It seems that SHASH is the better choice of the two candidates, but neither one is likely a good model for this data.

Learn it once, use it forever!

4 REPLIES 4

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AICc is one criterion. There is nothing wrong with a negative AICc, by the way.

The SHASH model is clearly superior to the normal mixture model *using this criterion*. And BIC. And negative log-likelihood. It is also the reason for the disparity in the AICc weights, which might be used for an ensemble distribution model.

What is your criterion for choosing the normal mixture model? It does not look that good to me. Furthermore, I know that it is a poor model on first principles. The data is a combination of 70% normal( 75, 25 ) and 30% 100, not a combination of two normal distributions. This distribution is more like a zero-inflated distribution, but at the other extreme value. The first distribution exceeds 100 and the second distribution has a non-zero width.

So the mixture model would not be useful for estimation in the tails.

On the other hand, the SHASH model respects the limit of 100. If the plot of the PDF appears to disagree with the histogram, remember that the choice of the bins determines our impression but is a difficult algorithm. You can manually over-ride the number of bins.

It seems that SHASH is the better choice of the two candidates, but neither one is likely a good model for this data.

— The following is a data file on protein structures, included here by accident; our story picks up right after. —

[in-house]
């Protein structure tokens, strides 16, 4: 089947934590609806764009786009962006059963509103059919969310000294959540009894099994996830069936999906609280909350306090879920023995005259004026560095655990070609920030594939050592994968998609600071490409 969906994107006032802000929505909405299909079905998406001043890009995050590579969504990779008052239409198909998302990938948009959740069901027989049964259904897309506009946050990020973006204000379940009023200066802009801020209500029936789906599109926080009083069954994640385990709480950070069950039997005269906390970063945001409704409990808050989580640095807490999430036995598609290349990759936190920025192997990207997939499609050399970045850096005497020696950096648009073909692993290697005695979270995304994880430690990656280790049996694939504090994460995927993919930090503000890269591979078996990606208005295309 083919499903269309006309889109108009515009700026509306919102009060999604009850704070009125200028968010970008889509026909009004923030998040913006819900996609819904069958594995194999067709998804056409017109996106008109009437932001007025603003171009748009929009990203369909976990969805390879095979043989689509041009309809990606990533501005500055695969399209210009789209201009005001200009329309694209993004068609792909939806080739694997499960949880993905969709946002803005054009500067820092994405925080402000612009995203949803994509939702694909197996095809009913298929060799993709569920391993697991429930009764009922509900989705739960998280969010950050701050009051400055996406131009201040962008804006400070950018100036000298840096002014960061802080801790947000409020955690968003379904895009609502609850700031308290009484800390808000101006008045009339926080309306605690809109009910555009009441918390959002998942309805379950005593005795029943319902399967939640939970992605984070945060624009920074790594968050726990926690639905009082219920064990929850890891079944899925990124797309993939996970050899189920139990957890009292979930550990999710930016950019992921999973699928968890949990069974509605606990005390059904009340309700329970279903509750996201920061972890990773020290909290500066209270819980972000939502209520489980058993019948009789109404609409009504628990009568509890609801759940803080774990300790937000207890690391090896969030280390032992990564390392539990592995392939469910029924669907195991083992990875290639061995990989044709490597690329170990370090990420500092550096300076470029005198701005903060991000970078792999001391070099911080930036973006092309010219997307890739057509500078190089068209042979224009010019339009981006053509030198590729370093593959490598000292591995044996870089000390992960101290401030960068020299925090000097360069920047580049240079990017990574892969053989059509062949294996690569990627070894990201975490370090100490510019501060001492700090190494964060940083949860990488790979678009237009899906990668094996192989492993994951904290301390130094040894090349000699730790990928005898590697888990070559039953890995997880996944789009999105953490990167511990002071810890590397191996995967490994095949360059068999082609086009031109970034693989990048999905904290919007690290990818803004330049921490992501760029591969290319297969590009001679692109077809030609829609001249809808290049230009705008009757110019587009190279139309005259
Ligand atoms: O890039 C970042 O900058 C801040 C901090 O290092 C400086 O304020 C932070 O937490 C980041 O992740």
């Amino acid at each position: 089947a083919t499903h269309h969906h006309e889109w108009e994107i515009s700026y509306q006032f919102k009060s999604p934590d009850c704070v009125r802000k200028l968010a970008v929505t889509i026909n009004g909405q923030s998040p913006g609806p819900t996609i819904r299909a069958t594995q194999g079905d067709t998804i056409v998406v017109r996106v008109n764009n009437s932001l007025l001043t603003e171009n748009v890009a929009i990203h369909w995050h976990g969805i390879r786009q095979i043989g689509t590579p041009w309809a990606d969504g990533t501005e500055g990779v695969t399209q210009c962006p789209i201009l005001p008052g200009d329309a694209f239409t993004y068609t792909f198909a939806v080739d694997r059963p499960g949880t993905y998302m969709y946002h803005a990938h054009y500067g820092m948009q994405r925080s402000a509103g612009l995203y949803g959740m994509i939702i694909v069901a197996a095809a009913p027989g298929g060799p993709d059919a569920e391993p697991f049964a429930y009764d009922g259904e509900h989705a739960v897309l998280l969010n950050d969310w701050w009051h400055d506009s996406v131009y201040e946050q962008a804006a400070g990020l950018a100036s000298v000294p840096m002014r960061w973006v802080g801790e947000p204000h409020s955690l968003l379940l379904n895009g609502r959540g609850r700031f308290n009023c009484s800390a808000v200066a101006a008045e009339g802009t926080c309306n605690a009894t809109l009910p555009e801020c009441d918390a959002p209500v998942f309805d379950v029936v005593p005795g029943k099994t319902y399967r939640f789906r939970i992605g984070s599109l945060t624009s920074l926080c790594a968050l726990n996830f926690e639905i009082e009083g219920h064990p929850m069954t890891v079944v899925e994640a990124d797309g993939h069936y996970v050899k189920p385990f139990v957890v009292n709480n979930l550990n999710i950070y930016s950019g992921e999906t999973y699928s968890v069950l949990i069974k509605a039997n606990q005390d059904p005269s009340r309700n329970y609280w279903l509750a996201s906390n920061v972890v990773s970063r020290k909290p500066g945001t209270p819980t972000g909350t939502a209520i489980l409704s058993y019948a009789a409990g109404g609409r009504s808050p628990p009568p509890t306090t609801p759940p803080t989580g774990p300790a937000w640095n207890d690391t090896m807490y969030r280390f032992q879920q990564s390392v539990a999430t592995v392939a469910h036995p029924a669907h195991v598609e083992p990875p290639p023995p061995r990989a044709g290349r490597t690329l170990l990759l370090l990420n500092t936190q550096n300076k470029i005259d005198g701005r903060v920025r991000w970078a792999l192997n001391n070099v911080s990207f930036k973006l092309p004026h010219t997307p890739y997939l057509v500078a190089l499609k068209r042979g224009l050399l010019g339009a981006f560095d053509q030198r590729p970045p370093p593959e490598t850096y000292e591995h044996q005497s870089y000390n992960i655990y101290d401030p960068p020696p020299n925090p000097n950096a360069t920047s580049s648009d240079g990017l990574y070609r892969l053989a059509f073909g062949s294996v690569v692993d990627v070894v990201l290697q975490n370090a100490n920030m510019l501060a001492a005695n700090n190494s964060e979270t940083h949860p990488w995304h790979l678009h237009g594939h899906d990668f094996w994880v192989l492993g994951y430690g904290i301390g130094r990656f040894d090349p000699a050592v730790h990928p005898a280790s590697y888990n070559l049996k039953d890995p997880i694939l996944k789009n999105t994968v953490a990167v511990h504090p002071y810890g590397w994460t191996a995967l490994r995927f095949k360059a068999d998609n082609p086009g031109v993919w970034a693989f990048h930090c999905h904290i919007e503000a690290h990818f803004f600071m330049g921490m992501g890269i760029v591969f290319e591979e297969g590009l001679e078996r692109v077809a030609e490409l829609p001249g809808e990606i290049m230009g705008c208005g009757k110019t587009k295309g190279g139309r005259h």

Learn it once, use it forever!

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Re: Continuous fit of distribution fails to select best fit?

@markbailey thanks for the answer, you're Right, it is not really a normal Distribution, but also not that far away I think.

Motivation for me is to Read out of the fitted Distribution some local maxima, and mixed normal model does that. I.e. some local maximum means some higher Density of yield at a certain value leading to one isolated cause for that yield Problem. Supposed the yield Distribution consists of several Independent causes at certain Level, each normally distributed.

Looking at the CDF gives the best visual Impression for what I meant. There I see that mixed model is better (the orange model better fits the red curve than the mint one does).

And JMP algorithim with SHASH models the sharp Edge at 100 best. I was surprised by that discovery. Seems that values at 100 get more importance (because there is much area I did not see in the graph below).

But to do it Right in future, I should probably remove the values "100" from my real Distribution and try to make the fit again.

Georg

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Re: Continuous fit of distribution fails to select best fit?

You said, "Seems that values at 100 get more importance (because there is much area I did not see in the graph below)." Well, they are 30% of the mass!

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Re: Continuous fit of distribution fails to select best fit?

I reached out to JMP Technical Support for confirmation. They are willing to pursue this question further if you want to contact them about this matter (support@jmp.com).

Learn it once, use it forever!